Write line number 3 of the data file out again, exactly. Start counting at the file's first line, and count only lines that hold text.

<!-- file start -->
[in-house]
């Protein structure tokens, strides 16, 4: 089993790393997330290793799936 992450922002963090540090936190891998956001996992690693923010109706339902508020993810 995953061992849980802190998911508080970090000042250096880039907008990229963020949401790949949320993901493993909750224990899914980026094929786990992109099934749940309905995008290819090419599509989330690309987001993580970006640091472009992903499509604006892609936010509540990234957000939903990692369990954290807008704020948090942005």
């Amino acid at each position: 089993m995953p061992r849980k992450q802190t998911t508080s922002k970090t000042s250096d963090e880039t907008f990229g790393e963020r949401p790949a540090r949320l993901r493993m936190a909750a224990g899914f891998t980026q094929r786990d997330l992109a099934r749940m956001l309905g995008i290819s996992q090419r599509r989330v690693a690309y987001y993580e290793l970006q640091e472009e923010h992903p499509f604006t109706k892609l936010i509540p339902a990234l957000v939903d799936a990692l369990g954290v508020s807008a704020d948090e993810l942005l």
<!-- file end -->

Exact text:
């Amino acid at each position: 089993m995953p061992r849980k992450q802190t998911t508080s922002k970090t000042s250096d963090e880039t907008f990229g790393e963020r949401p790949a540090r949320l993901r493993m936190a909750a224990g899914f891998t980026q094929r786990d997330l992109a099934r749940m956001l309905g995008i290819s996992q090419r599509r989330v690693a690309y987001y993580e290793l970006q640091e472009e923010h992903p499509f604006t109706k892609l936010i509540p339902a990234l957000v939903d799936a990692l369990g954290v508020s807008a704020d948090e993810l942005l």